Algeria ends nonconventional financing less than two years after launch

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ALGIERS – The announcement made Sunday by Minister of Communication, spokesman of the government Hassane Rabehi, that the non conventional financing era was “over.”

 

Algeria is resolutely turning the page of this nonconventional financing, launched late 2017.

Questioned by APS about the measures to be taken by the Government to meet its budgetary commitments, notably the announcement of the end of the non conventional financing, Rabehi said that the “government had taken measures which are meant to protect the national economy from any risk.”

The “protection of the national economy and the national institutions is everyone’s responsibility,” he said on the sidelines of the launch of a journalist training programme on environment.

Authorized by an amendment of the law on currency and credit, allowing the Public Treasury to take debt from the Bank of Algeria (BA), the non-conventional financing was initially planned for a five-year period, which would culminate with “major structuring reforms.”

Known also as “money bill printing,” this financing mechanism, offered, according to the then government, an “urgent response” to shrinking liquid assets induced by drastic fall in oil prices from mid -2014, while the options of external indebtedness or the introduction of further taxes were categorically ruled out.

The serious financial crisis, caused by the sharp fall of oil prices notably resulted in the depletion of the Revenues Regulation Fund (FRR) resources in February 2017.

Between late 2016 and 2017, Algeria’s exchange reserves fell by nearly $17 billion, down from $114 billion to $97.3 billion.

Besides the coverage of the Treasury needs, the nonconventional financing was destined to refund the internal public debt, notably the securities of the National Loan for Growth undertaken in 2016, and the securities issued in return of the purchasing of Sonelgaz debt and those issued for Sonatrach, to compensate the differential of the imported fuel and desalinated water prices.

 

  An “unwarranted” funding, according to the Bank of Algeria

It also provides the Treasury with the possibility of endowing the National Investment Fund with resources, as part of the State’s acquisition of holdings in investments or funding, in the long term, of public investment programmes.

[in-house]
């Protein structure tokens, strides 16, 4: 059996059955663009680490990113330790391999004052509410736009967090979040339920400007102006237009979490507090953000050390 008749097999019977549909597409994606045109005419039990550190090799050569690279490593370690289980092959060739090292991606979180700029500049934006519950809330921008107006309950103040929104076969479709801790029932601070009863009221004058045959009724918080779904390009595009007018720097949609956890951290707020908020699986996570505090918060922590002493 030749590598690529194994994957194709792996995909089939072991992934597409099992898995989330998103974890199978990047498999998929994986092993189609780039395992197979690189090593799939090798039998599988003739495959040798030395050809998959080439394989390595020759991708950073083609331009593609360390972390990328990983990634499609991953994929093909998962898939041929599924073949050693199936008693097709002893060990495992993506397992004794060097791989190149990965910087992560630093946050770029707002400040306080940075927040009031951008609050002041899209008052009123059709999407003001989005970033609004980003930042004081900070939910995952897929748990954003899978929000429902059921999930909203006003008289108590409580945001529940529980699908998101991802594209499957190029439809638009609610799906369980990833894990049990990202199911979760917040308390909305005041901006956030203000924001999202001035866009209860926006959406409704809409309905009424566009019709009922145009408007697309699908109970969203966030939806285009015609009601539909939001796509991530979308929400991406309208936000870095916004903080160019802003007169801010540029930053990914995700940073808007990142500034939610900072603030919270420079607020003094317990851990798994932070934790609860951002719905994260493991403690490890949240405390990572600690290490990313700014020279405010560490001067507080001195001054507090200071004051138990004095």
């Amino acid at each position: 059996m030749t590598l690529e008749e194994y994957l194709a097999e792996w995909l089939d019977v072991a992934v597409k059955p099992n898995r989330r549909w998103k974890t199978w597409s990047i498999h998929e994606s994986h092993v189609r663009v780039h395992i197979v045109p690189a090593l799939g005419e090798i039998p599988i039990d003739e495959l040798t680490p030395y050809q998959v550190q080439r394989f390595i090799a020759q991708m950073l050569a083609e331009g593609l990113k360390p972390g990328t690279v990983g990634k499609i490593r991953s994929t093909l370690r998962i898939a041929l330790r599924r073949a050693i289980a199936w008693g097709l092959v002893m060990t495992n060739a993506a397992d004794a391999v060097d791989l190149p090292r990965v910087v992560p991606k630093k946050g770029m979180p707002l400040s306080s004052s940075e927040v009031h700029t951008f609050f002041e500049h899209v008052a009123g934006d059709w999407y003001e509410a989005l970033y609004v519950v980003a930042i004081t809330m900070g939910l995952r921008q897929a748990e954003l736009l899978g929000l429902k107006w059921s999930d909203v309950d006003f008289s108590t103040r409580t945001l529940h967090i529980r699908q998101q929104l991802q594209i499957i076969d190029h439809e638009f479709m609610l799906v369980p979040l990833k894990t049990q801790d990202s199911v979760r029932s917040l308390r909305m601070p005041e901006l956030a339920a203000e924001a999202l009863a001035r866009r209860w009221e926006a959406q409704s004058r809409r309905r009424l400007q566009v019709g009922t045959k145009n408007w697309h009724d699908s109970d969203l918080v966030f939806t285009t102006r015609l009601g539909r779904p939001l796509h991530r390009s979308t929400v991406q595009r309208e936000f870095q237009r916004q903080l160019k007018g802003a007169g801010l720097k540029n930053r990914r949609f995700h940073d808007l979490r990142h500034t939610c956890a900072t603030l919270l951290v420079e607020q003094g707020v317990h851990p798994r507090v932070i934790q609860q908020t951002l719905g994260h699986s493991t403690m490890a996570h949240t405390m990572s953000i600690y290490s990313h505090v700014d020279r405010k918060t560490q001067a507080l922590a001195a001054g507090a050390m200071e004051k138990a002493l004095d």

In a note published on 1 April 2019, the Bank of Algeria explicitly said that Algeria’s resort to banknote plate was from the beginning unjustified.

It also dubbed “paradoxical” the insistent call, launched in April 2017 by the initiators of this funding, a “task force” set up under the authority of the Prime minister’s Office of that time.

The Bank of Algeria said that the situation in Algeria in the first months of 2017 was “far from presenting similarities with the cases included in the note of experts (United States of America, Europe, Japan) that might justify the resort to unconventional financing in our country.”

The Bank of Algeria wanted to be sure that the bank’s liquid assets that will be liberalized will actually serve financing the economy, but it was skeptical about this objective.

In fact, between mid-November 2017 and late January 2019, out of DZD6,556.2 billion mobilized by the Treasury from the Bank of Algeria for unconventional financing, only DZD3,114.4 billion were pumped into the economy, according to the Bank’s note.

Since May 2019, the current government has adopted a new approach aimed at preserving the country’s reserve currency, notably by reducing the reliance on imports as well as by encouraging the national production.

 

APS

 

 

 

 

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